On Monday, Jan. 30, the Residence Hall Student Association (RHSA) held an Associate Council meeting in Esopus Hall, where Associate Council Representatives voted on amendments to the RHSA Constitution which would reform the election process to be more swift and effective.
RHSA President Ranysha Ware, a third-year computer science major, said the old election process was lengthy and time consuming. The changes will allow the procedure to move faster and promote fairness.
The current RHSA Executive board (E-board) compiled a series of amendments over winter break for the Residence Hall Governments to consider.
“In the past it has been Associate Council members and Hall Government members who presented amendments. This is actually the first amendment that the Executive board is presenting,” Ware said.
Latina Khalil, first-year mathematics major and associate council representative for Esopus Hall, said the Associate Council Representatives of each hall were handed the amendment proposals last week and given the opportunity to speak with their Hall Government E-board members to decide which amendments they will vote to pass or block.
“The amends would make us focus more on the candidates rather than on the time spent electing them,” Khalil said.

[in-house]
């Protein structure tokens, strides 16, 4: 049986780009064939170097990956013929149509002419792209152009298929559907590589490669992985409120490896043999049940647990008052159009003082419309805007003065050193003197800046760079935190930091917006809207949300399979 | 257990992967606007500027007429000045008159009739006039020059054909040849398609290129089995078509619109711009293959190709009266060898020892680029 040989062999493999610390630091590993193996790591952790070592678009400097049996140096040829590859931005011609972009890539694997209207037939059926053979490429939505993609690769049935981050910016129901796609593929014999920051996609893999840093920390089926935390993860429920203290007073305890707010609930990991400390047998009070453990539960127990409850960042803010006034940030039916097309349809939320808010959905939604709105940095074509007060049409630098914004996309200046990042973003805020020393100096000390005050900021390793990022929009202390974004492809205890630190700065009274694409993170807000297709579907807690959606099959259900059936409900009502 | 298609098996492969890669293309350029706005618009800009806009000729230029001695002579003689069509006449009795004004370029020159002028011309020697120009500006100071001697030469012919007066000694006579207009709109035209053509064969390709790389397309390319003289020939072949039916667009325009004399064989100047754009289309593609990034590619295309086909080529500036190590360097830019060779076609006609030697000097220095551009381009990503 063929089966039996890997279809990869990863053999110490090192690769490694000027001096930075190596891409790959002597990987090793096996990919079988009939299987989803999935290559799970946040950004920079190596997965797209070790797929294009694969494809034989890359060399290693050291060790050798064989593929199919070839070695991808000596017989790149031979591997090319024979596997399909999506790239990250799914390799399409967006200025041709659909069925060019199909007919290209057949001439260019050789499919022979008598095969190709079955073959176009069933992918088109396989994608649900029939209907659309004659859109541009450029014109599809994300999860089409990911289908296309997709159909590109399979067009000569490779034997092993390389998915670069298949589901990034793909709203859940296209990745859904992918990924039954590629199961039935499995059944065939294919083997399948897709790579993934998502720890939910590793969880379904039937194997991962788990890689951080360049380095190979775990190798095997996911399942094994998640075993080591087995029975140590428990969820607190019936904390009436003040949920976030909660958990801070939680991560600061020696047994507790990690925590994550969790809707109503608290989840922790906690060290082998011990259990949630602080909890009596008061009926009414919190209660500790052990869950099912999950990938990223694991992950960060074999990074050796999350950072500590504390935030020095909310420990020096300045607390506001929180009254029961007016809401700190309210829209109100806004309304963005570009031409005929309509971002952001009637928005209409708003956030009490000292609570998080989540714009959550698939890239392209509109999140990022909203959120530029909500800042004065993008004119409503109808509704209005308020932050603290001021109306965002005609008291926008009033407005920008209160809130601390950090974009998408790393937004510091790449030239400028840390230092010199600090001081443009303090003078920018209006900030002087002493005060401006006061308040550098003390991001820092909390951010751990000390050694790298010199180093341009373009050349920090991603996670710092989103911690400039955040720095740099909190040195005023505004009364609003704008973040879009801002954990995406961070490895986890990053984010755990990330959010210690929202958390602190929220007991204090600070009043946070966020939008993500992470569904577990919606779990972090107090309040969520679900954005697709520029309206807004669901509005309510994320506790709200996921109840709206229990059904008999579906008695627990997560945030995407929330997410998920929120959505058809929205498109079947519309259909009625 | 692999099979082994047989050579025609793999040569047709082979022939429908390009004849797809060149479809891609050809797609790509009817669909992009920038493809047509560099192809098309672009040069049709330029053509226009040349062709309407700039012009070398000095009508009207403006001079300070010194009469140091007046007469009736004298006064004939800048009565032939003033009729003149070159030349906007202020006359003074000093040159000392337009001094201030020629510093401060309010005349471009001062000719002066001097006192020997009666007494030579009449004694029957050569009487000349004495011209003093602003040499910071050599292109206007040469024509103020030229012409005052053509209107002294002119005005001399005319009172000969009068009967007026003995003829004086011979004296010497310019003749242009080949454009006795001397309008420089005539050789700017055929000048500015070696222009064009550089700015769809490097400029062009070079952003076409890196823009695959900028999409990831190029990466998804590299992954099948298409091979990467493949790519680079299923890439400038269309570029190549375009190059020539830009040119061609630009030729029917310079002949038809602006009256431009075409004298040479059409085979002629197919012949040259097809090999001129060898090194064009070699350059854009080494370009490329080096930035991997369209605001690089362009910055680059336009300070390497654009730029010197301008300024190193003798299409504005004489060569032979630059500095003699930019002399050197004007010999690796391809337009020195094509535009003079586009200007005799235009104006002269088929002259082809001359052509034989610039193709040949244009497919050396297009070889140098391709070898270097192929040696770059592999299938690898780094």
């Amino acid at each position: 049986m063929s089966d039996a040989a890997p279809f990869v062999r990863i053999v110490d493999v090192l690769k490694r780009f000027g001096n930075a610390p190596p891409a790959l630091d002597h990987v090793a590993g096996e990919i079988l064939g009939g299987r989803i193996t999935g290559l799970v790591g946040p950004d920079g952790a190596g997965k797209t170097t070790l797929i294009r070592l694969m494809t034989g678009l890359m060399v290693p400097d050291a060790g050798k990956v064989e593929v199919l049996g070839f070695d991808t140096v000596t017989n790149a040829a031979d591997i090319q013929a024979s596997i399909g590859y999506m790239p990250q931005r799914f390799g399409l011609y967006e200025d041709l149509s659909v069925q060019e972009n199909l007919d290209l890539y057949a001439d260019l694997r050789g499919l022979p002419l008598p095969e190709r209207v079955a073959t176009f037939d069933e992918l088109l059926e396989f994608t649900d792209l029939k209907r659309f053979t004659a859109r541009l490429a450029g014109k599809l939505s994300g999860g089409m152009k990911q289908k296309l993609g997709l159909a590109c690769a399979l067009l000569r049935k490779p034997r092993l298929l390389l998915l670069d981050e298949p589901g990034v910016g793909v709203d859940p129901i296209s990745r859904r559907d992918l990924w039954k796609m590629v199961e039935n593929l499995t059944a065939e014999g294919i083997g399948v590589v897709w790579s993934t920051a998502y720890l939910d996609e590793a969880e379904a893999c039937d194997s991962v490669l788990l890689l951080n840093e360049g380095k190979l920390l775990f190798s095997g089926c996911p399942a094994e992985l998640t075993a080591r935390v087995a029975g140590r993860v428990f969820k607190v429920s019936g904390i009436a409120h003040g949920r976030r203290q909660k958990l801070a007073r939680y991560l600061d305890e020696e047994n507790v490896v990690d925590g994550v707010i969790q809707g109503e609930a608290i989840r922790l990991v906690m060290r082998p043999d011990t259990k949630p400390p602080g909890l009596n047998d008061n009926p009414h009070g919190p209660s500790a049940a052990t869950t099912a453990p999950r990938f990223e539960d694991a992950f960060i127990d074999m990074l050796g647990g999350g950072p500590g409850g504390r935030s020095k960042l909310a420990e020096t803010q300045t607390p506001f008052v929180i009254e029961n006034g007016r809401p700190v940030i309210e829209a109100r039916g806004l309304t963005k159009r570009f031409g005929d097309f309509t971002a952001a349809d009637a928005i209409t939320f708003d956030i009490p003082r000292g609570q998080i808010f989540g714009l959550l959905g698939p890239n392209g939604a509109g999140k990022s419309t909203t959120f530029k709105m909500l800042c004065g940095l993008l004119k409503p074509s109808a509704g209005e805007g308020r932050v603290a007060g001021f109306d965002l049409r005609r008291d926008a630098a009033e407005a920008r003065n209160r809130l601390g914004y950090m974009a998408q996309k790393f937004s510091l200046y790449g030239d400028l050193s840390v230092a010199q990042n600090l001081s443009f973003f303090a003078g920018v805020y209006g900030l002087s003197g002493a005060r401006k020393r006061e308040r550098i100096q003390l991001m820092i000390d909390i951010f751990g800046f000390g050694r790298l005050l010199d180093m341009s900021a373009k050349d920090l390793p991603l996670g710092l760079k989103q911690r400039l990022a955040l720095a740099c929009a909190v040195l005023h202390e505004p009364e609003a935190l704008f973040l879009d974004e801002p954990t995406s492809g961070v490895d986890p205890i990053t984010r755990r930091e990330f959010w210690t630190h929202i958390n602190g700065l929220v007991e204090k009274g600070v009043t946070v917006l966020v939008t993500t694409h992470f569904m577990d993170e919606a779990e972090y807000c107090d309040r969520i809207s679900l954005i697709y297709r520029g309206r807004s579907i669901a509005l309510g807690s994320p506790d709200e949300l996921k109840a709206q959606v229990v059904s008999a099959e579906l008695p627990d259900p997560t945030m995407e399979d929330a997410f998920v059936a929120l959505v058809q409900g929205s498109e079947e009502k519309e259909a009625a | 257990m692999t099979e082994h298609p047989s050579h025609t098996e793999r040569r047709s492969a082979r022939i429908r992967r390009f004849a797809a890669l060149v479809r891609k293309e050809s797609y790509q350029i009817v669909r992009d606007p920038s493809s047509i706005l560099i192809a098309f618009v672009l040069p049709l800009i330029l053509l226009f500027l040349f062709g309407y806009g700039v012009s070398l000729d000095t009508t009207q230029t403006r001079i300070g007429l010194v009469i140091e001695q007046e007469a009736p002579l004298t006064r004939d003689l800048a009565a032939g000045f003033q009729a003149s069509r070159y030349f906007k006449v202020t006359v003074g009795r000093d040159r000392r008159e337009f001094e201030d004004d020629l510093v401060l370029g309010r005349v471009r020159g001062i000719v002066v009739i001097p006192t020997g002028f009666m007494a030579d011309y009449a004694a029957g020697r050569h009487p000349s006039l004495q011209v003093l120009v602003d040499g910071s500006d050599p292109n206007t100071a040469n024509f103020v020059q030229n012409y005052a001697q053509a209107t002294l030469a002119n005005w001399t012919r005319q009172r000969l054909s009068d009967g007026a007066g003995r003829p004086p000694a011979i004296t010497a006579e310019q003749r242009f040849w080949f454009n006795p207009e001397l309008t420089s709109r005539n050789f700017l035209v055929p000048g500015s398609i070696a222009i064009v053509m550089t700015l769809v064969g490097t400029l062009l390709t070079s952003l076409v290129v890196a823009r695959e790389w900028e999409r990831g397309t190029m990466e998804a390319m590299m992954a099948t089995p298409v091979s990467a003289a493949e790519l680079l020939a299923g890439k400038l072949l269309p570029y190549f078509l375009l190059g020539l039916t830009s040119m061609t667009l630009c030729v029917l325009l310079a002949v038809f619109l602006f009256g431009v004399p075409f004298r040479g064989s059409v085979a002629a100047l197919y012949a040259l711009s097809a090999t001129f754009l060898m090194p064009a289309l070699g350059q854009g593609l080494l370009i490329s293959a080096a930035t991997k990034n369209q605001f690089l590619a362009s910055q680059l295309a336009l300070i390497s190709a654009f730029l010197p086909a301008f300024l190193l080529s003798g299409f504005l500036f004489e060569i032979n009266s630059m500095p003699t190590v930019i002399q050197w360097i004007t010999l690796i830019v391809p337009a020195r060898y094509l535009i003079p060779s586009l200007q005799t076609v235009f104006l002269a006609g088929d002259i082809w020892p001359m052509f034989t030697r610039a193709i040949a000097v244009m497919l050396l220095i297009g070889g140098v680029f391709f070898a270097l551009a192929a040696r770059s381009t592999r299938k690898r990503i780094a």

The RHSA E-board conducted the voting process and it included a recap of each amendment, a question and answer session, a discussion session and a close-eyed vote. During the question and answer and discussion sessions, the halls raised concerns about the amendments to the RHSA E-board.
Ware said E- board elections are approaching in a few weeks and will be going on throughout the semester and the RHSA thought it was pertinent to reform the election process before the elections began in order to prevent extremely late nights for the candidates and the voters.
“Before we can have elections we want to amend the process,” Ware said.
The proposed amendments involved two different sections of the RHSA Constitution which were Article Five, (Representation) Section Two: Qualifications and Article Ten, (AC Meetings) Section Four: Voting Procedure for Elections.
The amendments focused on establishing time constraints to help speed up the election process. All of the amendments, except the fourth amendment, involving a pros/cons list and a list of expectations for the candidate, were passed.
Though many of the amendments were voted on and passed quickly, some including the fifth amendment drew a lot of debate. The proposed amendment involved only two representatives from every hall being able to participate in question and answer sessions. Ultimately the amendment was passed.
Ware said these amendments were formulated to ensure the health of students voting and those running for positions.
“There is no reason students need to be up at 3 a.m. electing a new E-board member,” Ware said. “In the grand scheme of life, elections aren’t that important.”